Identify traditional principles of direct and vicarious liability applicable to all discriminatory housing practices under the Fair Housing Act, including quid pro quo and hostile environment harassment.

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Select provisions, comments, responses and examples that are more specific:

Subpart H— Quid Pro Quo and Hostile Environment Harassment

  • Quid pro quo and hostile environment harassment.

 

  • (a) General. Quid pro quo and hostile environment harassment because of race, color, religion, sex, familial status, national origin or handicap may violate sections 804, 805, 806 or 818 of the Act, depending on the conduct. The same conduct may violate one or more of these provisions.
  • (1) Quid pro quo harassment. Quid pro quo harassment refers to an unwelcome request or demand to engage in conduct where submission to the request or demand, either explicitly or implicitly, is made a condition related to: The sale, rental or availability of a dwelling; the terms, conditions, or privileges of the sale or rental, or the provision of services or facilities in connection therewith; or the availability, terms, or conditions of a residential real estate-related transaction. An unwelcome request or demand may constitute quid pro quo harassment even if a person acquiesces in the unwelcome request or demand.
  • (2) Hostile environment harassment. Hostile environment harassment refers to unwelcome conduct that is sufficiently severe or pervasive as to interfere with: The availability, sale, rental, or use or enjoyment of a dwelling; the terms, conditions, or privileges of the sale or rental, or the provision or enjoyment of services or facilities in connection therewith; or the availability, terms, or conditions of a residential real estate-related transaction. Hostile environment harassment does not require a change in the economic benefits, terms, or conditions of the dwelling or housing-related services or facilities, or of the residential real-estate transaction.
  • (i) Totality of the circumstances. Whether hostile environment harassment exists depends upon the totality of the circumstances.
  • (A) Factors to be considered to determine whether hostile environment harassment exists include, but are not limited to, the nature of the conduct, the context in which the incident(s) occurred, the severity, scope, frequency, duration, and location of the conduct, and the relationships of the persons involved.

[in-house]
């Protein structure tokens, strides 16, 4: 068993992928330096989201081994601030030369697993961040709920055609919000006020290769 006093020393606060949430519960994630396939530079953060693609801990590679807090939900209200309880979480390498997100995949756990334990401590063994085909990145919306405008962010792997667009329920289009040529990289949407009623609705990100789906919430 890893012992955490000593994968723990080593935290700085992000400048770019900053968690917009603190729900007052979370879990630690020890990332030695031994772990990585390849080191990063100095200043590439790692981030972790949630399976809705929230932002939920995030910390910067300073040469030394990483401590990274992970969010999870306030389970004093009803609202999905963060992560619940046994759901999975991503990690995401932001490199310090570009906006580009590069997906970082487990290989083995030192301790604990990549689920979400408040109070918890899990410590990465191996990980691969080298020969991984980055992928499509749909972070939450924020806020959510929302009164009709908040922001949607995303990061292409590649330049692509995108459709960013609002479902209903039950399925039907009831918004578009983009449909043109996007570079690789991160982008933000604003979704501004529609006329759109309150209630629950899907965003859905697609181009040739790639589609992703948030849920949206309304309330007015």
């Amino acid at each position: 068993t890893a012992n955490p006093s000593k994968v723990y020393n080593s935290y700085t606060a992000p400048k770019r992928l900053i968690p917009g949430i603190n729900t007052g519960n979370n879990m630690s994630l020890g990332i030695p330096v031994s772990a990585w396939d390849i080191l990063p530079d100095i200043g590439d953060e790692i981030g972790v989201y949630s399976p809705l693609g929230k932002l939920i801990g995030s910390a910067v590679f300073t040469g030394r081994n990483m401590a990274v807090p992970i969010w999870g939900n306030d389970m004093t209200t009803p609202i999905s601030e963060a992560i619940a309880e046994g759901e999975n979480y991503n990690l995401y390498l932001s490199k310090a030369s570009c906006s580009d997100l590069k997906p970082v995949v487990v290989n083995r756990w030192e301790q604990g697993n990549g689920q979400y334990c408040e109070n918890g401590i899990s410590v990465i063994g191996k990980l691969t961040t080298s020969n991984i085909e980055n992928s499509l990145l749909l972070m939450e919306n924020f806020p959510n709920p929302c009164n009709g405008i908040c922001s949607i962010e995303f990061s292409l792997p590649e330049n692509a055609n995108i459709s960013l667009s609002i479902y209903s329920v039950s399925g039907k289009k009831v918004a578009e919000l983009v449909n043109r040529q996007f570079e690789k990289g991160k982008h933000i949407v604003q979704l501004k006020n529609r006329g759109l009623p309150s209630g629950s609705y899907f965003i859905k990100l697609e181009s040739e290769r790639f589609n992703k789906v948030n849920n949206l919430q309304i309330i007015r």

• (B) Neither psychological nor physical harm must be demonstrated to prove that a hostile environment exists. Evidence of psychological or physical harm may, however, be relevant in determining whether a hostile environment existed and, if so, the amount of damages to which an aggrieved person may be entitled.
  • (C) Whether unwelcome conduct is sufficiently severe or pervasive as to create a hostile environment is evaluated from the perspective of a reasonable person in the aggrieved person’s position.
  • (ii) Title VII affirmative defense. The affirmative defense to an employer’s vicarious liability for hostile environment harassment by a supervisor under Title VII of the Civil Rights Act of 1964 does not apply to cases brought pursuant to the Fair Housing Act.
  • (b) Type of conduct. Harassment can be written, verbal, or other conduct, and does not require physical contact.
  • (c) Number of incidents. A single incident of harassment because of race, color, religion, sex, familial status, national origin, or handicap may constitute a discriminatory housing practice, where the incident is sufficiently severe to create a hostile environment, or evidences a quid pro quo.

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PART 100—DISCRIMINATORY CONDUCT UNDER THE FAIR HOUSING ACT

End Part Start Amendment Part

  1. The authority citation for 24 CFR part 100 continues to read as follows:

End Amendment Part Start Authority

Authority: 42 U.S.C. 3535(d), 3600-3620.

End Authority Start Amendment Part

  1. Add § 100.7 to read as follows:

End Amendment Part

Liability for discriminatory housing practices.

(a) Direct liability. (1) A person is directly liable for:

(i) The person’s own conduct that results in a discriminatory housing practice.

(ii) Failing to take prompt action to correct and end a discriminatory housing practice by that person’s employee or agent, where the person knew or should have known of the discriminatory conduct.